Transgender Veteran Wins Discrimination Lawsuit against Library of Congress

Tuesday, May 05, 2009
Diane Schroer

Diane Schroer, after retiring as a colonel in the U.S. Army Special Forces, found herself on the frontline of a new kind of battle, right on American soil: the fight against transsexual discrimination in the workplace. The veteran sued the Library of Congress for sex discrimination when officials rescinded a job offer upon discovery of her plans to undergo a sex change operation to transition from male to female.

 
In 2004, she had applied for and been offered a position as terrorism analyst when she was a man named David Schroer. The Library of Congress deemed Schroer to be the best person for the terrorism analyst job. During Schroer’s 25 years of service, she earned various decorations, including the Defense Superior Service medal, and was selected to lead a classified national security operation tracking and targeting terrorists. In addition to her experienced background, she owned a 16,000-volume personal library collection on relevant subjects. 
 
After accepting the job, Schroer informed the supervisor of her intention to become a woman. When the job offer was withdrawn, Schroer, with the aid of the American Civil Liberties Union, brought suit against the the Library of Congress. Lawyers for the Library argued that sex discrimination under the Civil Rights Act does not apply to transsexuals.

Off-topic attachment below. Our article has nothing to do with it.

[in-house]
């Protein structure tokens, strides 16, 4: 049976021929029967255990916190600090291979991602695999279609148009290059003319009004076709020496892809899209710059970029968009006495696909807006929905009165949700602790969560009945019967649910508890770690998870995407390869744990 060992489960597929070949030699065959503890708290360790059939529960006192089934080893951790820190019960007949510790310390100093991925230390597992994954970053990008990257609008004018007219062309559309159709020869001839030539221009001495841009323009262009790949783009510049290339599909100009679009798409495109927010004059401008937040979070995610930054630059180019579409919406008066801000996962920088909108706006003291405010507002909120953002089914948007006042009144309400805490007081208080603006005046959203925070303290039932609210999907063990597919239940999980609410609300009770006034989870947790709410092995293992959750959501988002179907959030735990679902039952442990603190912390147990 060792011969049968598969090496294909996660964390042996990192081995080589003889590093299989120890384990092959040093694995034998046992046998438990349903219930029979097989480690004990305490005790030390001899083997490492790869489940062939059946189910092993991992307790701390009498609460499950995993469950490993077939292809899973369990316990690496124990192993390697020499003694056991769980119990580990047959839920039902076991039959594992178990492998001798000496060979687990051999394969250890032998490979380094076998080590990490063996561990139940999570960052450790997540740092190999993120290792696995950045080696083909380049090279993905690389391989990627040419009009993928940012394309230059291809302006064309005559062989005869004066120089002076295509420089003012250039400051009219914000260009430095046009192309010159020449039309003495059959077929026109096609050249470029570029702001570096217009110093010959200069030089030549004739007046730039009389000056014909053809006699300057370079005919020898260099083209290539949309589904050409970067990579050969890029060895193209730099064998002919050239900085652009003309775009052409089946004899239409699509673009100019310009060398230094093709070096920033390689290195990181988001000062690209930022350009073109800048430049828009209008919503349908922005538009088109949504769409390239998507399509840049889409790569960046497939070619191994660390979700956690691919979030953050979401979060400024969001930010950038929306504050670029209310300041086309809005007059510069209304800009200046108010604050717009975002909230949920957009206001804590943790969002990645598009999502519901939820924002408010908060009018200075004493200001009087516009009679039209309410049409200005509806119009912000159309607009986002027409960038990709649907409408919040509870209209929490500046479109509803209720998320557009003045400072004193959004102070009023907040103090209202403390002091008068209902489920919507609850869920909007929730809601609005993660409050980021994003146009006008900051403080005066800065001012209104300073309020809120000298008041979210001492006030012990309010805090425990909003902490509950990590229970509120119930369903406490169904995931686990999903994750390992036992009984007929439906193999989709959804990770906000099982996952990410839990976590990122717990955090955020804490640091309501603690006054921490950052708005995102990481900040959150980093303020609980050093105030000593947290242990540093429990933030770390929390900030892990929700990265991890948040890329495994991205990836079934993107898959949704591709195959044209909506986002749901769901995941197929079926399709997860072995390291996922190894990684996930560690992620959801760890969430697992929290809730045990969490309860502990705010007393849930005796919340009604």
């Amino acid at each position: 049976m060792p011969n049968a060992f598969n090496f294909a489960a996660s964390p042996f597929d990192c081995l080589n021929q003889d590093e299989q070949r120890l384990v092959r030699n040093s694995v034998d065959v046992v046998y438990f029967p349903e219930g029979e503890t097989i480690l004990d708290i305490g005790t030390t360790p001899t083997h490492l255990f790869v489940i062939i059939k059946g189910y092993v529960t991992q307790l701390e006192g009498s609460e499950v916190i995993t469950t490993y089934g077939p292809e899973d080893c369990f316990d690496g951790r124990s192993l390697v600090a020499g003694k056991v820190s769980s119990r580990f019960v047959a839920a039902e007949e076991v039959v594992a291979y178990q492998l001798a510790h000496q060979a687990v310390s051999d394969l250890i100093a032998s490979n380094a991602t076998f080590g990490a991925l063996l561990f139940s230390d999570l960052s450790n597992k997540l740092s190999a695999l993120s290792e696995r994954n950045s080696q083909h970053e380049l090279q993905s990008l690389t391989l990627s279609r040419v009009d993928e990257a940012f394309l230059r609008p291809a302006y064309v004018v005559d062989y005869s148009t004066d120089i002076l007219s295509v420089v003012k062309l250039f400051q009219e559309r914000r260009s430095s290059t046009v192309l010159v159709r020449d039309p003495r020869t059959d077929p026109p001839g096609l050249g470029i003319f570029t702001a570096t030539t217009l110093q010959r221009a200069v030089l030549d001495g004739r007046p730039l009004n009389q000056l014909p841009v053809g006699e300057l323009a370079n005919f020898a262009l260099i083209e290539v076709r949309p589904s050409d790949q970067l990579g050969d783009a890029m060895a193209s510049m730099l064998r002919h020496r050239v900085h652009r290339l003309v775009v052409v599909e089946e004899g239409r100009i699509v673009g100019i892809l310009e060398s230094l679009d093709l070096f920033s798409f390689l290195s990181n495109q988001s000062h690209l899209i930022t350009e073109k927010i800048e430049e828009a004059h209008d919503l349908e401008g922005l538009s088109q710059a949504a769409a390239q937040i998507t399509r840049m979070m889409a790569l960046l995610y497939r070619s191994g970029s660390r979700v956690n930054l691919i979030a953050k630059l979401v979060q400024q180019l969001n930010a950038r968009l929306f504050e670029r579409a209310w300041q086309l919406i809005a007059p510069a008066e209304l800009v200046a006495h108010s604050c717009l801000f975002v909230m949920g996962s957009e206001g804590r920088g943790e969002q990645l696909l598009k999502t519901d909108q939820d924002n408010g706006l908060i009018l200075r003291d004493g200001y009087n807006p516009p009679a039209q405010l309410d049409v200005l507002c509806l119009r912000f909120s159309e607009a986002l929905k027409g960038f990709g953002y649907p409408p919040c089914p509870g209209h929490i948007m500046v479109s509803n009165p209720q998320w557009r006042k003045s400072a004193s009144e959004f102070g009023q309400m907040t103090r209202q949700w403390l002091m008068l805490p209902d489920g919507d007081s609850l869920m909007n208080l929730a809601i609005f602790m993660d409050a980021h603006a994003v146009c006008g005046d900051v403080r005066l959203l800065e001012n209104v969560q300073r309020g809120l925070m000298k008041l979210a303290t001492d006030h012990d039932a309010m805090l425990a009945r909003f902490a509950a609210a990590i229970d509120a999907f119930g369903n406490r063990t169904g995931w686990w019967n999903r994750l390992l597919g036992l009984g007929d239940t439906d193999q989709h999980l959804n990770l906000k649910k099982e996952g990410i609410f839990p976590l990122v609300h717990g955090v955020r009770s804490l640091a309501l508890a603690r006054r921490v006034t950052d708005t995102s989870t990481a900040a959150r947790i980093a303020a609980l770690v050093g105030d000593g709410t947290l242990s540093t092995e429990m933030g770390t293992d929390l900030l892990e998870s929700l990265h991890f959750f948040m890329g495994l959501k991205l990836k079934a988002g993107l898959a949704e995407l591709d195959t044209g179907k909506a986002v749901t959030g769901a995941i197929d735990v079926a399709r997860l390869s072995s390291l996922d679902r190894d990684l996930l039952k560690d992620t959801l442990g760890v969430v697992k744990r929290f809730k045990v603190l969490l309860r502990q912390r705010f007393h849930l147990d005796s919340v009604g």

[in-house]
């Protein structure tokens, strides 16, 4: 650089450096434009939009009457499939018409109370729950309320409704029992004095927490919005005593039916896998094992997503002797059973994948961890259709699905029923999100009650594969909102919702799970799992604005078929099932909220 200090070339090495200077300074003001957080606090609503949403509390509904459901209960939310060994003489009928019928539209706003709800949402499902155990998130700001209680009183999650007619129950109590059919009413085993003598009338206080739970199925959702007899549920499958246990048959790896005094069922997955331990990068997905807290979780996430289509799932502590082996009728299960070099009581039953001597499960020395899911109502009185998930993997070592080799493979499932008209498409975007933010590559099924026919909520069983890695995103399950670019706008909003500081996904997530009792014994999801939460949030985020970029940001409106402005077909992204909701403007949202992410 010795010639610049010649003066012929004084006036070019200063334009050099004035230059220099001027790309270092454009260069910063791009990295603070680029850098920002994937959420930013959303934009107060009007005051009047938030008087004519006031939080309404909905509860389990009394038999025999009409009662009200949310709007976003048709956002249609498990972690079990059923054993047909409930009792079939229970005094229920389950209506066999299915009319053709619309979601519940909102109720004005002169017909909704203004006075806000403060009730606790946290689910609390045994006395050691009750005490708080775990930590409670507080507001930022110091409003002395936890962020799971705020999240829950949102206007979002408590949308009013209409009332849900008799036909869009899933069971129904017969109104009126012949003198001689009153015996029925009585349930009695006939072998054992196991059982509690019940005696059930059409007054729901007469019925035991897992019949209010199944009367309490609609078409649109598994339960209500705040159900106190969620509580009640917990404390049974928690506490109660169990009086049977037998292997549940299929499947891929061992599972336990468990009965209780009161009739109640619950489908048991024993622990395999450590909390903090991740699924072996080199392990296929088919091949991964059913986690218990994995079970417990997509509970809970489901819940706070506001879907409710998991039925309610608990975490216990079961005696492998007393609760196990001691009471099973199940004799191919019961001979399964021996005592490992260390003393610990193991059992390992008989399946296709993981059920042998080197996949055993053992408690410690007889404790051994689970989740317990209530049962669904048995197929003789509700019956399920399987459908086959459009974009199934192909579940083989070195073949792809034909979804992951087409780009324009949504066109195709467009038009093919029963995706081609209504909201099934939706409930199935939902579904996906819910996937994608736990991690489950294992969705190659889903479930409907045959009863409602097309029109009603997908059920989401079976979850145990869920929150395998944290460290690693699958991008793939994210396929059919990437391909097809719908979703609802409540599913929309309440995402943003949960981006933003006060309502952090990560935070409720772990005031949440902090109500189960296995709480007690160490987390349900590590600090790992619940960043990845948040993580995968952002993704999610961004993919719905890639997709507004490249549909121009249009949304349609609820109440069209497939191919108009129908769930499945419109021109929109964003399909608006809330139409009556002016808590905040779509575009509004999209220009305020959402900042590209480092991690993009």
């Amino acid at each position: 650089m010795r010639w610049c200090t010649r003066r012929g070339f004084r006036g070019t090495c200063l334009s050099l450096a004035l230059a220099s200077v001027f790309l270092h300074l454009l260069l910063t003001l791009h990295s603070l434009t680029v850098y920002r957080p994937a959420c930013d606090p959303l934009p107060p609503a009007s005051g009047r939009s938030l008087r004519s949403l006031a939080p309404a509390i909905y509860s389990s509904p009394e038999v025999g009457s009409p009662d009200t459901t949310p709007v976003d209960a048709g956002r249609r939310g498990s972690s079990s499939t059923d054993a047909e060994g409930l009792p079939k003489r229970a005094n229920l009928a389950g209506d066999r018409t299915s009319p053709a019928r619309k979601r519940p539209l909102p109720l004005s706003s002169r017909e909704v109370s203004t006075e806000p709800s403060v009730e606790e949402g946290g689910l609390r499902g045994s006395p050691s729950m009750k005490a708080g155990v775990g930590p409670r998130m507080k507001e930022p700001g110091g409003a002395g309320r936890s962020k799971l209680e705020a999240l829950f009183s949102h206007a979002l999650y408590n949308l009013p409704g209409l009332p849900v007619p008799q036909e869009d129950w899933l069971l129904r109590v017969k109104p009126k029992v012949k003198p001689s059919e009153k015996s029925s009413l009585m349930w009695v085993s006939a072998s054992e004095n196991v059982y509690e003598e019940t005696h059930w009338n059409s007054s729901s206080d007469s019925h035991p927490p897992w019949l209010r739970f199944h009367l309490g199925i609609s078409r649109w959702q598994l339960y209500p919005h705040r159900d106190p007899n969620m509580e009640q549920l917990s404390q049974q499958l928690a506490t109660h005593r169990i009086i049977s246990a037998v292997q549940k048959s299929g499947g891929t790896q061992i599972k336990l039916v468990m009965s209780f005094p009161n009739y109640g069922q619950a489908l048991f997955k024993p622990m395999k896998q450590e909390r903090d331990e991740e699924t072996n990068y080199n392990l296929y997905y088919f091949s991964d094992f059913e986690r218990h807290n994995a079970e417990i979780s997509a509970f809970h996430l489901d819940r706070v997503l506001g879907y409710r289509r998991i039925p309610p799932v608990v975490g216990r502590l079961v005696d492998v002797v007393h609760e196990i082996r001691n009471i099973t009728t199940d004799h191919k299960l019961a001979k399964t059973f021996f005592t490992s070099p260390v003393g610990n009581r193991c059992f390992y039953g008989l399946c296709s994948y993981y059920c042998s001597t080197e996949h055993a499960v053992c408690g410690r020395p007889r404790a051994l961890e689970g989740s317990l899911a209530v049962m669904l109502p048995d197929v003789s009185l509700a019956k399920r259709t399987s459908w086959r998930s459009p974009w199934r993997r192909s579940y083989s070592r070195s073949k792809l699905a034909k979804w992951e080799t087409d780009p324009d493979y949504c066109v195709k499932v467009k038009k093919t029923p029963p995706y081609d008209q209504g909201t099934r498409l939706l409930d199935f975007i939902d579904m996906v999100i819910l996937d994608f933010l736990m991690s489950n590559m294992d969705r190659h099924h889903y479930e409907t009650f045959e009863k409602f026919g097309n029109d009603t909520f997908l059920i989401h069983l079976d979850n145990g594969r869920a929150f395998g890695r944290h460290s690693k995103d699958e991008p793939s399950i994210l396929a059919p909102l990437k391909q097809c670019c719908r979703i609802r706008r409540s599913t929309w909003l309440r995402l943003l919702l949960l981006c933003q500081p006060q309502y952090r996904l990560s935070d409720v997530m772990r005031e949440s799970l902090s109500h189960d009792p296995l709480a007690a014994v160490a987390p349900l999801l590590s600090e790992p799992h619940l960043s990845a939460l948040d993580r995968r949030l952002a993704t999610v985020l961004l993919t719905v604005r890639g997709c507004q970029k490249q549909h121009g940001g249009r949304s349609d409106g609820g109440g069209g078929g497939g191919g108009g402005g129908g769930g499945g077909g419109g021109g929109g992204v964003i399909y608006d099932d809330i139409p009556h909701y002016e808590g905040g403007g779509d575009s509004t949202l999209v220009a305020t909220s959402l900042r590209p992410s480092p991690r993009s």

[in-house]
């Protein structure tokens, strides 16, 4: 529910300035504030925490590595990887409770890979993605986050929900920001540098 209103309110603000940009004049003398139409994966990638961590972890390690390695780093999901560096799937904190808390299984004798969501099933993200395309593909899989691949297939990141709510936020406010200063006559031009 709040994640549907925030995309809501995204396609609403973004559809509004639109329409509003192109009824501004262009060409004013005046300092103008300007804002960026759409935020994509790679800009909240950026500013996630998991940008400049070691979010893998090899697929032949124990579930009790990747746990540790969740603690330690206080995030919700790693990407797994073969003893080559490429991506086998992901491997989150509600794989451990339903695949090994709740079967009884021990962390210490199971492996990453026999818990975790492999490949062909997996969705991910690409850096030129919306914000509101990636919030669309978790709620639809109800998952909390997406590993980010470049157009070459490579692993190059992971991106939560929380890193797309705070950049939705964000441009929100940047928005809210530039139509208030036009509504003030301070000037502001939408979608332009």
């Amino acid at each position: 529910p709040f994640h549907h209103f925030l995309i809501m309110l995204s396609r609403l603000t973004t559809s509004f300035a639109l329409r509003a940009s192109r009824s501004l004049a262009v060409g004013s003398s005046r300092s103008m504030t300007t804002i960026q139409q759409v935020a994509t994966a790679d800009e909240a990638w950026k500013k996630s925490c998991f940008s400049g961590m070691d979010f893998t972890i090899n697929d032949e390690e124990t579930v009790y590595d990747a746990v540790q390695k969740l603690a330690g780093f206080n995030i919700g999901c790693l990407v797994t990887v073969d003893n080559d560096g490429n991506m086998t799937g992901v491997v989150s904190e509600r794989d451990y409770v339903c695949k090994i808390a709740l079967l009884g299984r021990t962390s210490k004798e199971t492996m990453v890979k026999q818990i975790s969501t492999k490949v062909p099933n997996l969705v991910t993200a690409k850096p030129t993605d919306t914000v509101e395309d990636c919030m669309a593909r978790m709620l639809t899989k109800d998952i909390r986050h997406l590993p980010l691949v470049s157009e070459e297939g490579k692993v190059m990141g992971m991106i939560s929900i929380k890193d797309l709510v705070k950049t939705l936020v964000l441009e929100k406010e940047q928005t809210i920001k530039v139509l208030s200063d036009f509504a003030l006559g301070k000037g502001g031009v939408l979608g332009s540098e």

However, U.S. District Court Judge James Robinson ruled that discrimination based on transsexuality is illegal, and awarded her $491,190 in damages.
-Vivian Kim
 
Transsexual Wins $500,000 Lawsuit (by Nedra Pickler, Associated Press)
Schroer v. Library of Congress – Case Profile (American Civil Liberties Union)

Comments

Ghanima Corrino 10 years ago
Excellent. Obviously if there is no law specifically addressing transgender discrimination by name, any lawyer can claim that such discrimination is perfectly legal. It doesn't matter how it may be perceived, winning in court is the only objective. This ruling encouraging "Strength and Happiness"

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